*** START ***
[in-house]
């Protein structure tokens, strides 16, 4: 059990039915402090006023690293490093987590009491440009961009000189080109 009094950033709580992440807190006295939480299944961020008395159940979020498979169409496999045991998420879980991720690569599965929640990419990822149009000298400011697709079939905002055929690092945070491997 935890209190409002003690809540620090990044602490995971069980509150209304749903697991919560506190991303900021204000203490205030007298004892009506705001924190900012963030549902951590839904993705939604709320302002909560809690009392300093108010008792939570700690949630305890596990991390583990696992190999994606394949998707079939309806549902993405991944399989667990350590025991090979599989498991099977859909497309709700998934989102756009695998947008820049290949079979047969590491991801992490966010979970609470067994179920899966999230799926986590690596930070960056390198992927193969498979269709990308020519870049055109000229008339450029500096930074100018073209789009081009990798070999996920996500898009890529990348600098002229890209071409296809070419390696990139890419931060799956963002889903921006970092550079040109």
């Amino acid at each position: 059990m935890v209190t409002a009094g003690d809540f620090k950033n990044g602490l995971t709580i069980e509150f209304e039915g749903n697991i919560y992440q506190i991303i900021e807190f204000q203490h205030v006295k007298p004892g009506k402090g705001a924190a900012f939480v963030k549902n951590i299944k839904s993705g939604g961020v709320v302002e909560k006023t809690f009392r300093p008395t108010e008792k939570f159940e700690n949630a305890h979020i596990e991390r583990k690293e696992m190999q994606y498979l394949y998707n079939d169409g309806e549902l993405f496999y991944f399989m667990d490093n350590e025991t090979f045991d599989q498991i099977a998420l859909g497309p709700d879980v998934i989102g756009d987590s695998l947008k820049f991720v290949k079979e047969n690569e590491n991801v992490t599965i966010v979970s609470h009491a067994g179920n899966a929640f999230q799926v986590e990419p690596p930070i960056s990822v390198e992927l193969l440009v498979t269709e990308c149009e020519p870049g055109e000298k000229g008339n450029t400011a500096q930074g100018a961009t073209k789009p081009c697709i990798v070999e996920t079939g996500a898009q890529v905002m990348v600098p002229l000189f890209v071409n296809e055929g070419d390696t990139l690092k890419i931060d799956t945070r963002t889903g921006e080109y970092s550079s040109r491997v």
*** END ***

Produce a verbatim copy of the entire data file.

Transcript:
[in-house]
């Protein structure tokens, strides 16, 4: 059990039915402090006023690293490093987590009491440009961009000189080109 009094950033709580992440807190006295939480299944961020008395159940979020498979169409496999045991998420879980991720690569599965929640990419990822149009000298400011697709079939905002055929690092945070491997 935890209190409002003690809540620090990044602490995971069980509150209304749903697991919560506190991303900021204000203490205030007298004892009506705001924190900012963030549902951590839904993705939604709320302002909560809690009392300093108010008792939570700690949630305890596990991390583990696992190999994606394949998707079939309806549902993405991944399989667990350590025991090979599989498991099977859909497309709700998934989102756009695998947008820049290949079979047969590491991801992490966010979970609470067994179920899966999230799926986590690596930070960056390198992927193969498979269709990308020519870049055109000229008339450029500096930074100018073209789009081009990798070999996920996500898009890529990348600098002229890209071409296809070419390696990139890419931060799956963002889903921006970092550079040109």
């Amino acid at each position: 059990m935890v209190t409002a009094g003690d809540f620090k950033n990044g602490l995971t709580i069980e509150f209304e039915g749903n697991i919560y992440q506190i991303i900021e807190f204000q203490h205030v006295k007298p004892g009506k402090g705001a924190a900012f939480v963030k549902n951590i299944k839904s993705g939604g961020v709320v302002e909560k006023t809690f009392r300093p008395t108010e008792k939570f159940e700690n949630a305890h979020i596990e991390r583990k690293e696992m190999q994606y498979l394949y998707n079939d169409g309806e549902l993405f496999y991944f399989m667990d490093n350590e025991t090979f045991d599989q498991i099977a998420l859909g497309p709700d879980v998934i989102g756009d987590s695998l947008k820049f991720v290949k079979e047969n690569e590491n991801v992490t599965i966010v979970s609470h009491a067994g179920n899966a929640f999230q799926v986590e990419p690596p930070i960056s990822v390198e992927l193969l440009v498979t269709e990308c149009e020519p870049g055109e000298k000229g008339n450029t400011a500096q930074g100018a961009t073209k789009p081009c697709i990798v070999e996920t079939g996500a898009q890529v905002m990348v600098p002229l000189f890209v071409n296809e055929g070419d390696t990139l690092k890419i931060d799956t945070r963002t889903g921006e080109y970092s550079s040109r491997v």